Variability among sorghum genotypes for uptake of elements under acid soil field conditions

Duncan, R R (1981) Variability among sorghum genotypes for uptake of elements under acid soil field conditions. Journal of Plant Nutrition, 4 (1). pp. 21-32.

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The nutritional balance of sorghum [Sorghum bicolor (L.) Moench] plants grown under acid soil stress conditions is one crucial consideration when developing plants which are adapted to these infertile problem soils. Absorption of elements varies with each genotype and ultimately affects plant growth and development. This study compared seventeen different sorghum grain genotypes for their individual patterns of leaf nutrient accumulation when grown under acid soil field conditions (pH ≤ A.8) over a three‐year period. Significant differences among years for leaf concentrations of Ca, Mg, K, Mn, P, Fe, Al, and Zn were detected. Year x genotype interactions occurred for Ca, Mg, and Mn leaf concentrations. All genotypes in this study differed in their ability to absorb elements, but some general patterns of nutrient accumulation were noted. Comparison of SCO283, an acid soil tolerant genotype, and BSD106, a susceptible genotype, revealed differences in mean concentrations of Al, Fe, Mn, and Cu. For breeding purposes, these four elements would definitely need to be monitored when determining the nutritional profile of various genotypes which are grown under acid soil stress conditions.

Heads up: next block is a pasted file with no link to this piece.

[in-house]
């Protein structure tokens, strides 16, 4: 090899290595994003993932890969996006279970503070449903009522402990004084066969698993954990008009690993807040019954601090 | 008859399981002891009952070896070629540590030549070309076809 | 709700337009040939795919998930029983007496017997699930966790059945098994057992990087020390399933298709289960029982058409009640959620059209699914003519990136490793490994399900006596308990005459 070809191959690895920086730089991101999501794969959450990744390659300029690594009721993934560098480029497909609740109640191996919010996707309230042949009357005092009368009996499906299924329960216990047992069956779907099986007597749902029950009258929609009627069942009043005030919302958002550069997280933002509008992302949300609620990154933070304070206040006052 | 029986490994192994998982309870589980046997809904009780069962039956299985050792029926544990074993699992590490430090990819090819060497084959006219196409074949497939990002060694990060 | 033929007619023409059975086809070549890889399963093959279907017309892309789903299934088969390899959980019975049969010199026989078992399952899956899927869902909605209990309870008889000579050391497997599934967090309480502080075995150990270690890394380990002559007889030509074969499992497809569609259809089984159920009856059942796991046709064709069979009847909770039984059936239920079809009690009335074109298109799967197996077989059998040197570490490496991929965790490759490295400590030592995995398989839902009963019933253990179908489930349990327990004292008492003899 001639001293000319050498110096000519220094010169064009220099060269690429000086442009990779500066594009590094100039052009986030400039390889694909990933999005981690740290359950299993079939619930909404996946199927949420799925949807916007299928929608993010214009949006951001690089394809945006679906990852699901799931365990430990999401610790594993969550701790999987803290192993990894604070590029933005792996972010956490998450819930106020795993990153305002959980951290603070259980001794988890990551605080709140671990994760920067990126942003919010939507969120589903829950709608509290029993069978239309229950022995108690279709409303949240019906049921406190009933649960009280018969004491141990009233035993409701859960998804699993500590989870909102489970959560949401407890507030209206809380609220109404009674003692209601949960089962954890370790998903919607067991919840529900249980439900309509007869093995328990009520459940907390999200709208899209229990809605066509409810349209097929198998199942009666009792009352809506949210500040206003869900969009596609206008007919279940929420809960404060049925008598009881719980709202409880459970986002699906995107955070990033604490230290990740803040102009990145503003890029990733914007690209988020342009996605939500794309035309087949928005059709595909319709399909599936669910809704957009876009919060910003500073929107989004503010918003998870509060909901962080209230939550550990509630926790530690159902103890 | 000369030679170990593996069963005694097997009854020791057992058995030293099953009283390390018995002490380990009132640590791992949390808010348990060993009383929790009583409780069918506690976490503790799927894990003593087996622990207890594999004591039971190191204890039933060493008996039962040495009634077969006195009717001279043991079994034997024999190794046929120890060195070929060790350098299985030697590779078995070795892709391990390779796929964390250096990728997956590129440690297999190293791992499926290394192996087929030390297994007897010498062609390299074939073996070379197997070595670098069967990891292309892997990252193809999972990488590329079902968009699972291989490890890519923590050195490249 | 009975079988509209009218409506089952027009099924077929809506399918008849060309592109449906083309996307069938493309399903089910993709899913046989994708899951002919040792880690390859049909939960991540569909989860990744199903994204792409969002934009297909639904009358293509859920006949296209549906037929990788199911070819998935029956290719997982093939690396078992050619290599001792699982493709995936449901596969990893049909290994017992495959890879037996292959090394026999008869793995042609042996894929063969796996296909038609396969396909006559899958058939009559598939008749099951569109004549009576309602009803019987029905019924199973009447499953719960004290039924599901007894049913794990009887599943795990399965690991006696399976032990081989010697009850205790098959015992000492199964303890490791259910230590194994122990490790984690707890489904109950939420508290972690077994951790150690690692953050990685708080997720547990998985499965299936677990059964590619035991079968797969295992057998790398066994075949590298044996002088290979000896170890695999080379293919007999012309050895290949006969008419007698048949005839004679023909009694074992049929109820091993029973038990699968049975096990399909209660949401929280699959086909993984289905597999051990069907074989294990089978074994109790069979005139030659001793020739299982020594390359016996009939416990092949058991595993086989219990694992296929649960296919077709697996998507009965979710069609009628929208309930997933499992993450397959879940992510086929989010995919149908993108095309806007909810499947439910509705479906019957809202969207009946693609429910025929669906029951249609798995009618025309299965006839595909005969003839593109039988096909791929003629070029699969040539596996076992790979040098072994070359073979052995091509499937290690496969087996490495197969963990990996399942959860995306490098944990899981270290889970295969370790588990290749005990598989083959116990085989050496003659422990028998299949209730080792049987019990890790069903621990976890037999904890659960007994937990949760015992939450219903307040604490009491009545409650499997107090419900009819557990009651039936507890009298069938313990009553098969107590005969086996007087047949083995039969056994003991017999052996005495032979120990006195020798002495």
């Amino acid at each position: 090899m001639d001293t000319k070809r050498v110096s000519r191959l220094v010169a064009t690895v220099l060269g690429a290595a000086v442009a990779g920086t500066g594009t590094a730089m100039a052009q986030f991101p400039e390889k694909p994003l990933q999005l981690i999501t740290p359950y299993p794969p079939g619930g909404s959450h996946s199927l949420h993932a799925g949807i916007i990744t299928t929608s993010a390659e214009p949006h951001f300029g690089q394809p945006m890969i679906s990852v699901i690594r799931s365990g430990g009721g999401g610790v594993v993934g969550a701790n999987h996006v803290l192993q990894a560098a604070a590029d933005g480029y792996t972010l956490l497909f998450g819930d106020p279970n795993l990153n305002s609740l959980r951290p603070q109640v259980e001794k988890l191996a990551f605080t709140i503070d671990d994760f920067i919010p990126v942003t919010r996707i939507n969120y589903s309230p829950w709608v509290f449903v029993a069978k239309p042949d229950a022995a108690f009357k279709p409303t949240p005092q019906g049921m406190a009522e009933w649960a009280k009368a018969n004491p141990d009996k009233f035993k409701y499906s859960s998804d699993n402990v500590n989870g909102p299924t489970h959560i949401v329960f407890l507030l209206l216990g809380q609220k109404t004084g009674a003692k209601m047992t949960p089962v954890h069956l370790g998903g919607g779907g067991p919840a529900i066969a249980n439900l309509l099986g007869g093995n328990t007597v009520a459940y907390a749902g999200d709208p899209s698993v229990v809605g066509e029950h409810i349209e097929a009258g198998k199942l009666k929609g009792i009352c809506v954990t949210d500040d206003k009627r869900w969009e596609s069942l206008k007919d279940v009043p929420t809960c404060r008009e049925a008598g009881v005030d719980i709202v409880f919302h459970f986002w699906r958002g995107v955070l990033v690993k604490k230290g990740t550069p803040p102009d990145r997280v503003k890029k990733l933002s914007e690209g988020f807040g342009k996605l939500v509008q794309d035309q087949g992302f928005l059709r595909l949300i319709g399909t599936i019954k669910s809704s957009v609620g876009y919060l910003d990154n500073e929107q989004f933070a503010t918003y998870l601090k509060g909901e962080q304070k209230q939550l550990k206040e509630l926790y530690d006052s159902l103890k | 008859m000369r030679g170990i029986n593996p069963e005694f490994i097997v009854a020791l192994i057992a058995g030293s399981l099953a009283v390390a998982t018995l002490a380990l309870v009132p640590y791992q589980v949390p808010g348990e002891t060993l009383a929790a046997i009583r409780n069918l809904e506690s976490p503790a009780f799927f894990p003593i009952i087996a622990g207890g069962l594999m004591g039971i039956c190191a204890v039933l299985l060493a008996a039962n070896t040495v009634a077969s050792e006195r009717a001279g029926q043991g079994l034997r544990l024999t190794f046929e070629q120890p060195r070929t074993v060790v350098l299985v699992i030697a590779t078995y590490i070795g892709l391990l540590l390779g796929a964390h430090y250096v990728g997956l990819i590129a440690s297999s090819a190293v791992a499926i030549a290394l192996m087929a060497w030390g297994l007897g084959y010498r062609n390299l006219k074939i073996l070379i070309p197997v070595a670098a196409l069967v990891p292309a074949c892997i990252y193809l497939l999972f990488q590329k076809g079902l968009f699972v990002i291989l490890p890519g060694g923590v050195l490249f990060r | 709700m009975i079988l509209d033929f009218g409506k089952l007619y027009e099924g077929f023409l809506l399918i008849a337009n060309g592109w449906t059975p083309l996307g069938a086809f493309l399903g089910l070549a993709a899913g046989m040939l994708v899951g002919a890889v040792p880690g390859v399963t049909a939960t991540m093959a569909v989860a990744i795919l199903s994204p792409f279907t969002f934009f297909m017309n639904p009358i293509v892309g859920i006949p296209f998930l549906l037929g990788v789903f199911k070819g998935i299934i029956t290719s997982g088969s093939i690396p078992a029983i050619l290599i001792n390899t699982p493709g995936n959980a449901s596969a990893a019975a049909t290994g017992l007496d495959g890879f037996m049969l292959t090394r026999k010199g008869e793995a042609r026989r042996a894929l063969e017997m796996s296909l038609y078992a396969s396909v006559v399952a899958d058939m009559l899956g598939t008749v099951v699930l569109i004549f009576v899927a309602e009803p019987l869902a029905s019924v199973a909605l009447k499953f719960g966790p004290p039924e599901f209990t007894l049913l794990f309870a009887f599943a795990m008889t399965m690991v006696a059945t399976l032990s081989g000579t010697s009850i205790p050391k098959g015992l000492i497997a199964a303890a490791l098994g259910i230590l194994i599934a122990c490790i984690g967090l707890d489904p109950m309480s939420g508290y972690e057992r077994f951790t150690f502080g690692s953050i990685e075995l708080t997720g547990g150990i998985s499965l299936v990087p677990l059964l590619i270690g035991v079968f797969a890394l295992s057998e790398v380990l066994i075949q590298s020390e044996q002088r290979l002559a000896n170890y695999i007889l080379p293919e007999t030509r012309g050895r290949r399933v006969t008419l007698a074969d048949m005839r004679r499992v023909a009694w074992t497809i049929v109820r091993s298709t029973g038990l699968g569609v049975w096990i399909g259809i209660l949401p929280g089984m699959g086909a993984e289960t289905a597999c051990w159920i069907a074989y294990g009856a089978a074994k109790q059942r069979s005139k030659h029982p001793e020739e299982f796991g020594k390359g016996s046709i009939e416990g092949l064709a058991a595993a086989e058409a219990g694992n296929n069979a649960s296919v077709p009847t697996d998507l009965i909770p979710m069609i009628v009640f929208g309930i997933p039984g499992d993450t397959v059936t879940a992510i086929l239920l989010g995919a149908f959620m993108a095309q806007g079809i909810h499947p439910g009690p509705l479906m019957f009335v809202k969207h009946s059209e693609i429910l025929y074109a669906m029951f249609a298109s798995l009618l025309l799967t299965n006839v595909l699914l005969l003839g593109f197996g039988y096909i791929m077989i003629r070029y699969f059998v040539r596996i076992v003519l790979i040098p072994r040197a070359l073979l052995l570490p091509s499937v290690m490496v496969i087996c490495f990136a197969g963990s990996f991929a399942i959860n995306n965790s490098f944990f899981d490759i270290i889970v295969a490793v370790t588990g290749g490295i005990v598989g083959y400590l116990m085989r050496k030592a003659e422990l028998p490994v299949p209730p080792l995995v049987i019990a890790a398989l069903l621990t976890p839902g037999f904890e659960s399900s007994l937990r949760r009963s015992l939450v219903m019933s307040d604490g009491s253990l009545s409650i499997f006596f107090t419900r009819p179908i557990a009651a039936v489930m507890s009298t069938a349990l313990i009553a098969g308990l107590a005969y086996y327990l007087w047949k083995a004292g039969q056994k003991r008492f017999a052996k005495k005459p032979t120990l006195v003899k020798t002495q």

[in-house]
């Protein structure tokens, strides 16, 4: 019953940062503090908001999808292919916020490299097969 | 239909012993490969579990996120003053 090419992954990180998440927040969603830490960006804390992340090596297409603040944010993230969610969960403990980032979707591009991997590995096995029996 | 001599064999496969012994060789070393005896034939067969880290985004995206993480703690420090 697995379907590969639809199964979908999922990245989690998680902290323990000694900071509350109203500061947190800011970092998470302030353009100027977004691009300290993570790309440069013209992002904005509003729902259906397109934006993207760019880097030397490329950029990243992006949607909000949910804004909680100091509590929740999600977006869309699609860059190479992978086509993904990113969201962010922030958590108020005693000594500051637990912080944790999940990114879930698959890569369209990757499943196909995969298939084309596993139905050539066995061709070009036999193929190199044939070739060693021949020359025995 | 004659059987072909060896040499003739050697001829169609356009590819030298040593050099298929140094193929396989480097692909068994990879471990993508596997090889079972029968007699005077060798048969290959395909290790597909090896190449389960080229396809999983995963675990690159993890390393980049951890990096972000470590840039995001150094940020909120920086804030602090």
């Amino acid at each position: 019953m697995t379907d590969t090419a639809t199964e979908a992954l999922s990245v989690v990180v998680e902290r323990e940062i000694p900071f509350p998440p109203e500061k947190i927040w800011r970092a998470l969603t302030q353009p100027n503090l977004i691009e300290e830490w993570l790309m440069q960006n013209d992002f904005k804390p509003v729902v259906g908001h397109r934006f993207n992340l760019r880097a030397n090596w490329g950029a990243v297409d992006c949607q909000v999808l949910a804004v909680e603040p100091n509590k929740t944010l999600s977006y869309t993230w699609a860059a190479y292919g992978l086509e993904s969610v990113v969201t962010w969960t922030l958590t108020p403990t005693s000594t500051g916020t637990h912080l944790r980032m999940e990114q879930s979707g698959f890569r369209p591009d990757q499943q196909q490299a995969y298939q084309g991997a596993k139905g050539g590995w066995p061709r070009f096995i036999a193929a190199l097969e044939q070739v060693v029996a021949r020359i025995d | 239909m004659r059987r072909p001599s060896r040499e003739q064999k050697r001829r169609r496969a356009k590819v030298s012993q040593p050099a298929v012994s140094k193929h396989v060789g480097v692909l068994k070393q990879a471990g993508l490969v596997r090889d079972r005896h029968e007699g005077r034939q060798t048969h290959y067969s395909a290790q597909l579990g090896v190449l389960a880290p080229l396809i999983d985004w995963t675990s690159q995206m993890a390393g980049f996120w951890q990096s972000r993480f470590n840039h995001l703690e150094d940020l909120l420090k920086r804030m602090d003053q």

Item Type: Article
Uncontrolled Keywords: Sorghum bicolor (L.) Moench, leaf mineral element concentration, micronutrients, genetic variability, nutritional profile
Author Affiliation: Georgia Station, Experiment, GA, 30212
Subjects: Crop Improvement > Plant Breeding
Divisions: Sorghum
Depositing User: Library ICRISAT-InfoSAT
Date Deposited: 23 Feb 2012 03:10
Last Modified: 23 Feb 2012 03:10
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